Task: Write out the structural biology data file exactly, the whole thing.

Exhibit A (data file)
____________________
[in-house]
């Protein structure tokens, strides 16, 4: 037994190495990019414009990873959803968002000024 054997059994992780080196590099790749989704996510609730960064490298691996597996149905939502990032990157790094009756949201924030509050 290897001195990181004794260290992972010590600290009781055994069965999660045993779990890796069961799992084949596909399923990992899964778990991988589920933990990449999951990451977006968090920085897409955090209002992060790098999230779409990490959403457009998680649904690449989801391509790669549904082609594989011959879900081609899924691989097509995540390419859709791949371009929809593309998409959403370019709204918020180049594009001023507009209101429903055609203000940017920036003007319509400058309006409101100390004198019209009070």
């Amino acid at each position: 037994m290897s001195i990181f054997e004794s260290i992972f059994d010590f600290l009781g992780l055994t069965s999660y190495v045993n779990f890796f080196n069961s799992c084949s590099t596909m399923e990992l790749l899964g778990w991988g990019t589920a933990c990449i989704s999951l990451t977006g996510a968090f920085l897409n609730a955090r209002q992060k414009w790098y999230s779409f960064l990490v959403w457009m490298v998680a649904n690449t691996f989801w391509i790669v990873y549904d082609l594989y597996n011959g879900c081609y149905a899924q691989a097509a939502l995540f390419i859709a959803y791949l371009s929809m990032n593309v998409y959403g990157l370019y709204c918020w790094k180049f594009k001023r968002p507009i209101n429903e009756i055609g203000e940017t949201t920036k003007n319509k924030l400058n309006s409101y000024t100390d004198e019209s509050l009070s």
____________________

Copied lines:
[in-house]
């Protein structure tokens, strides 16, 4: 037994190495990019414009990873959803968002000024 054997059994992780080196590099790749989704996510609730960064490298691996597996149905939502990032990157790094009756949201924030509050 290897001195990181004794260290992972010590600290009781055994069965999660045993779990890796069961799992084949596909399923990992899964778990991988589920933990990449999951990451977006968090920085897409955090209002992060790098999230779409990490959403457009998680649904690449989801391509790669549904082609594989011959879900081609899924691989097509995540390419859709791949371009929809593309998409959403370019709204918020180049594009001023507009209101429903055609203000940017920036003007319509400058309006409101100390004198019209009070």
């Amino acid at each position: 037994m290897s001195i990181f054997e004794s260290i992972f059994d010590f600290l009781g992780l055994t069965s999660y190495v045993n779990f890796f080196n069961s799992c084949s590099t596909m399923e990992l790749l899964g778990w991988g990019t589920a933990c990449i989704s999951l990451t977006g996510a968090f920085l897409n609730a955090r209002q992060k414009w790098y999230s779409f960064l990490v959403w457009m490298v998680a649904n690449t691996f989801w391509i790669v990873y549904d082609l594989y597996n011959g879900c081609y149905a899924q691989a097509a939502l995540f390419i859709a959803y791949l371009s929809m990032n593309v998409y959403g990157l370019y709204c918020w790094k180049f594009k001023r968002p507009i209101n429903e009756i055609g203000e940017t949201t920036k003007n319509k924030l400058n309006s409101y000024t100390d004198e019209s509050l009070s």